The second feature film from Joseph Kubota Wladyka is a taught thriller that will likely be a calling card for fighter turned actor Kali Reis. Her performance is muscular and thrilling as she plays a woman who goes undercover in a human-trafficking ring in search of her missing sister. The film wrestles with some heavy subject matter before settling into a genre exercise. Catch The Fair One is a revenge film first and a human drama second. It would be easy to wish it were the other way around at times but the film succeeds on many levels even if its resolution doesn't satisfy.
At the center of the film is Reis as Kaylee, a fighter known more as "K.O." She is a mix of Native American and Cape Verdean and the representation on screen is important. Reis is in real life a major supporter of the Missing and Murdered Indigenous Women and Girls (MMWIG) movement. Her passion for this movement is felt throughout the film. Even as the film becomes a thin genre exercise, you can feel how authentic the pain and anger she is portraying are. Her physical presence in the film is magnetic. She may not have all the skills of a more seasoned actor at portraying the more subtle emotions of this character but she absolutely is riveting when serving justice to the men who profit from trafficking young women into prostitution. She brings a vulnerability while still being a commanding force to be reckoned with. Kaylee is not a superhero. She is not Liam Neeson in one of his beat-um-ups. In one harrowing scene where she auditions to be a working girl, she is fully believable as someone in over her head.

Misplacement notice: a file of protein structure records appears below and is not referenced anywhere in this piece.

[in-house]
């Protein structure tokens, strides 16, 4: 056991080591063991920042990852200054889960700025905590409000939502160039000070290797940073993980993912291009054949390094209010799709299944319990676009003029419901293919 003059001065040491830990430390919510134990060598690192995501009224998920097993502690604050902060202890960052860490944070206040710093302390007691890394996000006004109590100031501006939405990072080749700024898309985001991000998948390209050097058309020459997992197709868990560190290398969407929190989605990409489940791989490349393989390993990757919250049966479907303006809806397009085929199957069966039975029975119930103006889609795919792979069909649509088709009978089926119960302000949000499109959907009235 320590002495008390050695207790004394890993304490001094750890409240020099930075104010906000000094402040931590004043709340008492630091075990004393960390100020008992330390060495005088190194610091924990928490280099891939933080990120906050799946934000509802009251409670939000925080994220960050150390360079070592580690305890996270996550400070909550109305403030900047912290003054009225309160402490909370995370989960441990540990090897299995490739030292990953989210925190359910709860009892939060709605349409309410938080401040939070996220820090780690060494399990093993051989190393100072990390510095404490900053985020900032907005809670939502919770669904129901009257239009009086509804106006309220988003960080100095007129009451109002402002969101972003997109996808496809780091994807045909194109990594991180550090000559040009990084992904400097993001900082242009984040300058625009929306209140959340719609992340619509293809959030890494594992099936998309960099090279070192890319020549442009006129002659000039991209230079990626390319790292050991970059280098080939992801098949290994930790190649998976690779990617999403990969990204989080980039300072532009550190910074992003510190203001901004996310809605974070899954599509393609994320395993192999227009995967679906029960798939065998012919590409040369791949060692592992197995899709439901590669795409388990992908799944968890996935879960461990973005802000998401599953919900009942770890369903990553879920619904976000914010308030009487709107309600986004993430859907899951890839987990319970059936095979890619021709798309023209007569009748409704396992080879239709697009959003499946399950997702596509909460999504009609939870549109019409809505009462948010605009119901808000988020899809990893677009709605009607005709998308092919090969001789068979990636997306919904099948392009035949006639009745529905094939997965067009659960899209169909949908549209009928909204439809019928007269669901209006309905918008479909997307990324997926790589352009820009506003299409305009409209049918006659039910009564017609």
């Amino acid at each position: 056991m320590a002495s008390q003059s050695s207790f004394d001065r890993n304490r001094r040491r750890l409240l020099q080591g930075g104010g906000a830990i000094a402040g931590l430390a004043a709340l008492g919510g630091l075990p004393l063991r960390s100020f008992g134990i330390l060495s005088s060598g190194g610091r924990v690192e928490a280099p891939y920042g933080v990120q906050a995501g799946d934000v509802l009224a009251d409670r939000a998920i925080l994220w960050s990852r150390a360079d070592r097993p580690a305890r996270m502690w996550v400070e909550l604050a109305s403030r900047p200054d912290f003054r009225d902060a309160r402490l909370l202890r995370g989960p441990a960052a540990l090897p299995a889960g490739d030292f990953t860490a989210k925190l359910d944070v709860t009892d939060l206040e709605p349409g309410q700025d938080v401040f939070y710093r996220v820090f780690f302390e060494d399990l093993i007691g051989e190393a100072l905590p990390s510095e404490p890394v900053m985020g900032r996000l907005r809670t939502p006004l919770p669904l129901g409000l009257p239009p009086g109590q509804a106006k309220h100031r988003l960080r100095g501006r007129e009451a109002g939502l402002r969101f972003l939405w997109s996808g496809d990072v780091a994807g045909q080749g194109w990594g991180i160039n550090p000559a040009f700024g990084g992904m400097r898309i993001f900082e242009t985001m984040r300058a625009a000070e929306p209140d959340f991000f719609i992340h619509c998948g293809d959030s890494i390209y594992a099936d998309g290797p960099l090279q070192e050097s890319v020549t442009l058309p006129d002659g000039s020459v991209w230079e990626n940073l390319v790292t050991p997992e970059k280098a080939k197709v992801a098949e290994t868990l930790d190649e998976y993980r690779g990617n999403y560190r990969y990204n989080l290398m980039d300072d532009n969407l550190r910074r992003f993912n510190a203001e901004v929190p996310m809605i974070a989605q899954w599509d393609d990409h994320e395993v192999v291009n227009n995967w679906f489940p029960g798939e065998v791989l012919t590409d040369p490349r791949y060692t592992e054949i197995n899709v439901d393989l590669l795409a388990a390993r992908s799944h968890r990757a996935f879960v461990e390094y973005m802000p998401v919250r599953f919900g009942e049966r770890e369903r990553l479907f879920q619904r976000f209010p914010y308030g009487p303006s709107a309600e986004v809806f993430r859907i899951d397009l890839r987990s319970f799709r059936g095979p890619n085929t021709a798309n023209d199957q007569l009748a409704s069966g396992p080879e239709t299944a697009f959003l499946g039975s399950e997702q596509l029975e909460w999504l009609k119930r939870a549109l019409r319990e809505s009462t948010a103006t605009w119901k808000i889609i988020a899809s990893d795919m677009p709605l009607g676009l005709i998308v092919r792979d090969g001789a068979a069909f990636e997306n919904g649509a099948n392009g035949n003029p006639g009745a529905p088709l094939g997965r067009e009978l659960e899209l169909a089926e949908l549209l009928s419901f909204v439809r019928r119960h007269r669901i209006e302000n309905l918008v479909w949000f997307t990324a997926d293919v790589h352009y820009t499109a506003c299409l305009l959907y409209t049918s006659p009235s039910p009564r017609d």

Catch The Fair One is fairly linear and lean. The plot doesn't go much further than following Kaylee as she hunts for her sister and then shifts her focus to making a father and son pay the price of her rage. Wladyka directs the film efficiently. At 85 minutes, the film is paced just right. However, as the film goes on I couldn't help but want more from it. Kaylee's pain is so real in the first act of the film and Wladyka never quite knows how to connect it to the violence that follows. As the film goes on, it is clear this is more of a revenge-based genre film than a story about Indigenous women and the grave situation going on in the world.
Still, I can't help but wonder if my desire for more substance here is conditional. Is it enough that someone who looks like Reis is allowed to star in a genre flick? Does the representation outweigh the lack of a more thoughtful connection to pain and violence? I appreciate that the film made me think these things. As uncomfortable and violent as the film gets, there are always these elements on the outside of the frame that gives the viewer plenty to think about. One thing is for sure, Reis has the goods and should hopefully be appearing in more films going forward.